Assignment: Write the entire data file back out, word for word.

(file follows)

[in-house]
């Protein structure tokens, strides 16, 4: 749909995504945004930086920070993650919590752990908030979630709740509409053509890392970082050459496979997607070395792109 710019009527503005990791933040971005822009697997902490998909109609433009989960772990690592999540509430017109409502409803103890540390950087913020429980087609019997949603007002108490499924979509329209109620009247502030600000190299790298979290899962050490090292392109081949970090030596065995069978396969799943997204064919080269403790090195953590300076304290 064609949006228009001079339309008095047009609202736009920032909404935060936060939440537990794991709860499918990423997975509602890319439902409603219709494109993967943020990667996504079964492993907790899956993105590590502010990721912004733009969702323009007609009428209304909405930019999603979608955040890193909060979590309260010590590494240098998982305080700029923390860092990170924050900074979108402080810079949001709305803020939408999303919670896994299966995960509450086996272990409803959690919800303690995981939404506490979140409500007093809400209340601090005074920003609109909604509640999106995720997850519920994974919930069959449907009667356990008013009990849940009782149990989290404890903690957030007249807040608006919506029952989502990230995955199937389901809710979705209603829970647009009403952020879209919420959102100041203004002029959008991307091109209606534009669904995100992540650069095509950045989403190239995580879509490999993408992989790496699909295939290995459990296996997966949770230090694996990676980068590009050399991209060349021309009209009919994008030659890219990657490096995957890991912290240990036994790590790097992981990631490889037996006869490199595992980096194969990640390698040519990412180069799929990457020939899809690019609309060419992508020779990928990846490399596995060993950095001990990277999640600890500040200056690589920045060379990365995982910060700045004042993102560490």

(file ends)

[in-house]
């Protein structure tokens, strides 16, 4: 749909995504945004930086920070993650919590752990908030979630709740509409053509890392970082050459496979997607070395792109 710019009527503005990791933040971005822009697997902490998909109609433009989960772990690592999540509430017109409502409803103890540390950087913020429980087609019997949603007002108490499924979509329209109620009247502030600000190299790298979290899962050490090292392109081949970090030596065995069978396969799943997204064919080269403790090195953590300076304290 064609949006228009001079339309008095047009609202736009920032909404935060936060939440537990794991709860499918990423997975509602890319439902409603219709494109993967943020990667996504079964492993907790899956993105590590502010990721912004733009969702323009007609009428209304909405930019999603979608955040890193909060979590309260010590590494240098998982305080700029923390860092990170924050900074979108402080810079949001709305803020939408999303919670896994299966995960509450086996272990409803959690919800303690995981939404506490979140409500007093809400209340601090005074920003609109909604509640999106995720997850519920994974919930069959449907009667356990008013009990849940009782149990989290404890903690957030007249807040608006919506029952989502990230995955199937389901809710979705209603829970647009009403952020879209919420959102100041203004002029959008991307091109209606534009669904995100992540650069095509950045989403190239995580879509490999993408992989790496699909295939290995459990296996997966949770230090694996990676980068590009050399991209060349021309009209009919994008030659890219990657490096995957890991912290240990036994790590790097992981990631490889037996006869490199595992980096194969990640390698040519990412180069799929990457020939899809690019609309060419992508020779990928990846490399596995060993950095001990990277999640600890500040200056690589920045060379990365995982910060700045004042993102560490």